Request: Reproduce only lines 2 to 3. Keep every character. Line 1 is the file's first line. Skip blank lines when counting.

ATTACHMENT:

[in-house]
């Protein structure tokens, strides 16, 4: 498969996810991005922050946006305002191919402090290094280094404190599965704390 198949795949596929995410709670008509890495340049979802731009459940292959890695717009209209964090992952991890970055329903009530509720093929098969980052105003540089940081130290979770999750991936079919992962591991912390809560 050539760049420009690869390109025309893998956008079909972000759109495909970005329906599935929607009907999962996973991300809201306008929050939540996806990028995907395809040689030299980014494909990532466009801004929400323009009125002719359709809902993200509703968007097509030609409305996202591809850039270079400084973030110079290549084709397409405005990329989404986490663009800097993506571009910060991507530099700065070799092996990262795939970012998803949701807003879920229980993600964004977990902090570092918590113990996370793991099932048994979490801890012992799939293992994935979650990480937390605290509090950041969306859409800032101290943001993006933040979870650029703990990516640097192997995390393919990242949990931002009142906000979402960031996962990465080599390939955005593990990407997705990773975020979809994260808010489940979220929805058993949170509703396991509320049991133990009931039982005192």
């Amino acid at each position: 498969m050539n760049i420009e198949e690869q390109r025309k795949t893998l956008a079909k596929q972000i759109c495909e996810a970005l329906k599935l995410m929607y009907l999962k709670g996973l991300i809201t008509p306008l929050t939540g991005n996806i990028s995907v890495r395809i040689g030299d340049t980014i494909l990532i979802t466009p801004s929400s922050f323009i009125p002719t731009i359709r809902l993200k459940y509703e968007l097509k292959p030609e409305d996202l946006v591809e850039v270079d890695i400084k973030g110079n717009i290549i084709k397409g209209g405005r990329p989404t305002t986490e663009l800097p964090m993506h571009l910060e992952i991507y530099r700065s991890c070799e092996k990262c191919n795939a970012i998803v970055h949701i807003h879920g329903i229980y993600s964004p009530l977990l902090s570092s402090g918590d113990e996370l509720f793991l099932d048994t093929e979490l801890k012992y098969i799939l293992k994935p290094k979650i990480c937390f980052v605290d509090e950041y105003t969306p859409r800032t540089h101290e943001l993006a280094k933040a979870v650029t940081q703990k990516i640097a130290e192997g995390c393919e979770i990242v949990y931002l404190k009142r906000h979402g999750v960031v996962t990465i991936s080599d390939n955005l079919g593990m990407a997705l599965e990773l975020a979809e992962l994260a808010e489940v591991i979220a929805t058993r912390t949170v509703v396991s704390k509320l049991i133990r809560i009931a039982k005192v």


């Protein structure tokens, strides 16, 4: 498969996810991005922050946006305002191919402090290094280094404190599965704390 198949795949596929995410709670008509890495340049979802731009459940292959890695717009209209964090992952991890970055329903009530509720093929098969980052105003540089940081130290979770999750991936079919992962591991912390809560 050539760049420009690869390109025309893998956008079909972000759109495909970005329906599935929607009907999962996973991300809201306008929050939540996806990028995907395809040689030299980014494909990532466009801004929400323009009125002719359709809902993200509703968007097509030609409305996202591809850039270079400084973030110079290549084709397409405005990329989404986490663009800097993506571009910060991507530099700065070799092996990262795939970012998803949701807003879920229980993600964004977990902090570092918590113990996370793991099932048994979490801890012992799939293992994935979650990480937390605290509090950041969306859409800032101290943001993006933040979870650029703990990516640097192997995390393919990242949990931002009142906000979402960031996962990465080599390939955005593990990407997705990773975020979809994260808010489940979220929805058993949170509703396991509320049991133990009931039982005192």
């Amino acid at each position: 498969m050539n760049i420009e198949e690869q390109r025309k795949t893998l956008a079909k596929q972000i759109c495909e996810a970005l329906k599935l995410m929607y009907l999962k709670g996973l991300i809201t008509p306008l929050t939540g991005n996806i990028s995907v890495r395809i040689g030299d340049t980014i494909l990532i979802t466009p801004s929400s922050f323009i009125p002719t731009i359709r809902l993200k459940y509703e968007l097509k292959p030609e409305d996202l946006v591809e850039v270079d890695i400084k973030g110079n717009i290549i084709k397409g209209g405005r990329p989404t305002t986490e663009l800097p964090m993506h571009l910060e992952i991507y530099r700065s991890c070799e092996k990262c191919n795939a970012i998803v970055h949701i807003h879920g329903i229980y993600s964004p009530l977990l902090s570092s402090g918590d113990e996370l509720f793991l099932d048994t093929e979490l801890k012992y098969i799939l293992k994935p290094k979650i990480c937390f980052v605290d509090e950041y105003t969306p859409r800032t540089h101290e943001l993006a280094k933040a979870v650029t940081q703990k990516i640097a130290e192997g995390c393919e979770i990242v949990y931002l404190k009142r906000h979402g999750v960031v996962t990465i991936s080599d390939n955005l079919g593990m990407a997705l599965e990773l975020a979809e992962l994260a808010e489940v591991i979220a929805t058993r912390t949170v509703v396991s704390k509320l049991i133990r809560i009931a039982k005192v």